Geiostkiesel

    Geistkiesel
     
  20. geistkiesel Valued Senior Member

    Messages:
    2,471
    You are elling us that human ability to draw little figures on the wall is a benefit that elevate humanity over lions and tigers?, N=Both of which have no usem , desire or value placed in human forms of art. Lions and tigers play, nap take instructions from momma lion, hunt, copulate, grow old and die. So what is the big deal?

    Every time the momma lion puts her mouth to the still pool of water she sees her reflection. Who is to say mamma lion doesn't remember? Have you ever seen lions hunting, zebras, for instance? The lions station the pride in the best position to nab the zebra usually selected from a lame or newly born or carelss zebra. The lions reconize much more in their invironment than any human with a pocket full of PhD degrees and many fistfulls of publicaions of material that no lion would consider usefull, relevant or true, hence lions ignore PhD because they recognize the PhD's uselessness.
    Placing so much emphaziz on "self rfecognition" would cripple lions and tigers, as such thoughts do not aid in hunting or fleeing from some rich fuckng Texans who paid big bucks for the purpose of hunting momma lion because this fucking asshole needs confirmation of his thirty-six inch prick.

    Geistkiesel

    Geistkiesel
     
  21. spidergoat Valued Senior Member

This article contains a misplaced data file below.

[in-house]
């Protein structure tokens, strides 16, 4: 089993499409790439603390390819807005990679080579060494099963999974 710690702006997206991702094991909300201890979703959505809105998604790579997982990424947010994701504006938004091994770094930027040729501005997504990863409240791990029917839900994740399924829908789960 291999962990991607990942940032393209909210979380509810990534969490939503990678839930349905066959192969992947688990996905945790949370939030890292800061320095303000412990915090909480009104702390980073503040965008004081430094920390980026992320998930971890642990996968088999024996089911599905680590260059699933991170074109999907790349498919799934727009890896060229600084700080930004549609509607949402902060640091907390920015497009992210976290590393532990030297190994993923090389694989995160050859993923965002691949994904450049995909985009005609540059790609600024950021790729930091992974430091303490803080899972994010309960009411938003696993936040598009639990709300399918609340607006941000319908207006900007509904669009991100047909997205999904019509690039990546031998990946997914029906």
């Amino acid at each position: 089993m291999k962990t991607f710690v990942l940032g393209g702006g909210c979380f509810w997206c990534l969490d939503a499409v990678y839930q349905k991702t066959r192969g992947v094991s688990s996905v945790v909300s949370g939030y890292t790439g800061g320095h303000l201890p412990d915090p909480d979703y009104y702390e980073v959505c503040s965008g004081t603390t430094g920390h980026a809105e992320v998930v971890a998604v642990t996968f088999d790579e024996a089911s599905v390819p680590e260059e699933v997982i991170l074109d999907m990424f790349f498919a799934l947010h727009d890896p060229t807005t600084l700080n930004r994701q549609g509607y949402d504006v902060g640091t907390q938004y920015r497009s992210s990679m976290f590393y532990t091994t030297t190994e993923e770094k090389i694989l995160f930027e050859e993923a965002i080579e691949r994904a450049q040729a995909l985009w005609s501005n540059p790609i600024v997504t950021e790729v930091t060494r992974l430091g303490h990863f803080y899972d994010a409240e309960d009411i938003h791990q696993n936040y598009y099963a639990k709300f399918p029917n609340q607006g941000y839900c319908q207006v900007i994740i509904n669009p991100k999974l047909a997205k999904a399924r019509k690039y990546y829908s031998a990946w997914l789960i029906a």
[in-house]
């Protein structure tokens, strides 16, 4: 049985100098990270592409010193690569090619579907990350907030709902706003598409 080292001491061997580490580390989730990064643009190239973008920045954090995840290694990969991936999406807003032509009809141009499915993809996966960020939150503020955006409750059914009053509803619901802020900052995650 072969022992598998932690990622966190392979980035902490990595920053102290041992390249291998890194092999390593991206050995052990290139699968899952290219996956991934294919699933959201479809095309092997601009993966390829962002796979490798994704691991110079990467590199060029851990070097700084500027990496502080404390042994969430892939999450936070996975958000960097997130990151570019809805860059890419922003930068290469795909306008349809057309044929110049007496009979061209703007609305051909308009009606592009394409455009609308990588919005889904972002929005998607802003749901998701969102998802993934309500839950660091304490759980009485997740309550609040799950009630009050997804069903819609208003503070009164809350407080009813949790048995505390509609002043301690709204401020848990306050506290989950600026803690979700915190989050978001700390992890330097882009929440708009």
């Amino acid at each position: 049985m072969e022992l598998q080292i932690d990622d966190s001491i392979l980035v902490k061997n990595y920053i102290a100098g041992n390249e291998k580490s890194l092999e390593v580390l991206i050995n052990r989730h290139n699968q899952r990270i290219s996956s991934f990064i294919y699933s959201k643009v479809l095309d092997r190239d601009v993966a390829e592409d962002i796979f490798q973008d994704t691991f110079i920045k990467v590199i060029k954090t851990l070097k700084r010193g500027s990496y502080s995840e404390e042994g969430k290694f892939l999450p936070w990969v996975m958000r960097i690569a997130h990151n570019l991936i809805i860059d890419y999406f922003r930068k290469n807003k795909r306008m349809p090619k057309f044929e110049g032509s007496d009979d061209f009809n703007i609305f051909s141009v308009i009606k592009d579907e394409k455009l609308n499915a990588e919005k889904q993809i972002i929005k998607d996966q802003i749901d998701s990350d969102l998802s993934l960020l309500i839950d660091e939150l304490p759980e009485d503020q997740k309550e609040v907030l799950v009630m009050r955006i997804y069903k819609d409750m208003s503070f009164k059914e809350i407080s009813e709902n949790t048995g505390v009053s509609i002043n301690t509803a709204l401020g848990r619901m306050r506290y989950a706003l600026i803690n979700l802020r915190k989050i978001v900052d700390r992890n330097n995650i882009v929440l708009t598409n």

Messages:
    51,740
    Why do I have to do this again? I don't know for sure how the brain functions, but autistics seem to lack the empathy required for social skills and seem to also lack a clear sense of self. That's why they "stim" or perform repeated actions over and over, to feel grounded in their bodies.

    I think the brain and mental activity are the same thing.

    I'm confused. I don't think a sense of self is required to function. Plenty of creatures get along just fine without it.
     
  22. Fraggle Rocker Staff Member

    Messages:
    24,690
    In a social species like lions, it would probably only be the alpha who gets to stick her snoot into a still pool of water. By the time the other members of the pride take their turns, she has already made ripples and nobody else is going to have a clear reflection.

    So perhaps the ability to recognize oneself becomes a second-order alpha trait.

    Not all animals, even social ones, have good enough eyesight to be able to recognize themselves even if they were wearing a beanie with a propeller. Dogs, for example, have simply horrible vision. The "keenest-eyed" breeds like poodles and retrievers would probably measure out at the equivalent of 20/100 if we could administer the test. The average dog is probably more like 20/200. And then there are the dogs at the opposite end of the scale like our Lhasa Apsos, the only way I can describe their eyesight accurately in human terms would be "legally blind." They can't recognize me from a few feet away, they certainly would not be able to recognize their own reflection in a pool of water. Unless it was glassy smooth,. And since one of them would probably have already stumbled into the pool because he didn't see it, it would never be that still.